Character Analysis Of Pecola And Frieda Admire Shirley Temple 's Beauty

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The female characters are victims of the America society as they are taught at a young age what is considered as beautiful and what is not. The characters are continually subjected to America’s ideals of whiteness through many different ways such as dolls and sweets. In the beginning of the novel, Pecola and Frieda admire Shirley Temple 's beauty which consists of the white skin and blue eyes. The American society highly associates beauty with being white and although claims that there is no expectations, it clearly demonstrates that beauty is on the exterior rather than the interior making ones value inferior such as characters like Pecola who believes that her ugliness defines who she is and her role in society, which is still similar to the time where slavery was around as the American society is still restricting them without having to own them.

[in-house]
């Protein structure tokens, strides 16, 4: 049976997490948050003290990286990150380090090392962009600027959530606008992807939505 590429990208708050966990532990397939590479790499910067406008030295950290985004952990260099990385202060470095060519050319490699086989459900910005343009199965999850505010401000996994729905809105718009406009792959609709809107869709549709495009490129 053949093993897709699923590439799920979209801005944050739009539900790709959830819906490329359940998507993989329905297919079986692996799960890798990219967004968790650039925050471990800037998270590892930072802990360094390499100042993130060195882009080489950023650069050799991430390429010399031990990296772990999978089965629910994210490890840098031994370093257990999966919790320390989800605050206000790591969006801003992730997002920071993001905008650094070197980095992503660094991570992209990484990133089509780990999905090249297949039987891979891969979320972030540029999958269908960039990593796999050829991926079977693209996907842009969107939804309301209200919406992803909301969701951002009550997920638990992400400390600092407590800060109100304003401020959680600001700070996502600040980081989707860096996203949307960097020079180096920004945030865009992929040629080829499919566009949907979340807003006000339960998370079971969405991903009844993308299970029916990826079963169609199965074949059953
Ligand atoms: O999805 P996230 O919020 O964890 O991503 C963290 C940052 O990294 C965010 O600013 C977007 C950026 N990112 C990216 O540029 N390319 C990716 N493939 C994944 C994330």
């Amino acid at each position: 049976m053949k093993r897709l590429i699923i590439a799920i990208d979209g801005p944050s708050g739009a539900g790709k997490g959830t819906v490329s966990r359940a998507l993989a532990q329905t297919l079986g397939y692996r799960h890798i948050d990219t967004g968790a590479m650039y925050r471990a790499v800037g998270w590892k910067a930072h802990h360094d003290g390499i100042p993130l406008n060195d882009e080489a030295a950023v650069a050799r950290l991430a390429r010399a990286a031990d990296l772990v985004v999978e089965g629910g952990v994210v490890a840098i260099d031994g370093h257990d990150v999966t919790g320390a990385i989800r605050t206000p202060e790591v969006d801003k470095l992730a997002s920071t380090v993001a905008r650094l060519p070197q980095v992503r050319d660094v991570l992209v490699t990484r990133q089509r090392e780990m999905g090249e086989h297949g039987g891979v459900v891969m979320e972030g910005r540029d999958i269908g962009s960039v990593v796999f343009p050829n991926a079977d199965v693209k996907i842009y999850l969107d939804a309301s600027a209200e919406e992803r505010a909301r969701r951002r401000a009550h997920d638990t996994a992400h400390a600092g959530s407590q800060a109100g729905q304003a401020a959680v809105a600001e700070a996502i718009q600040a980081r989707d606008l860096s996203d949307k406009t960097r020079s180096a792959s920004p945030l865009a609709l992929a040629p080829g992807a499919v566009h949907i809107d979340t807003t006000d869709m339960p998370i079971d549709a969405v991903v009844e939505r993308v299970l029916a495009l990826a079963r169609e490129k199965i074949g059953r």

Although in Martin’s novel, Manon is also oppressed, she has more control than the characters in the Bluest Eye as she fits into the standards of what is considered beautiful and therefore she is able to be in command of some of the choices she makes, whereas in Toni Morrison’s novel, none of the female character have any control over anything that they do. An extreme example of this is when Pecola’s father Cholly rapes her and she is unable to do anything about it.

Another comparison that is able to be made between the two novels is the expectations of the American society. Property is set in 1828 where slavery was still

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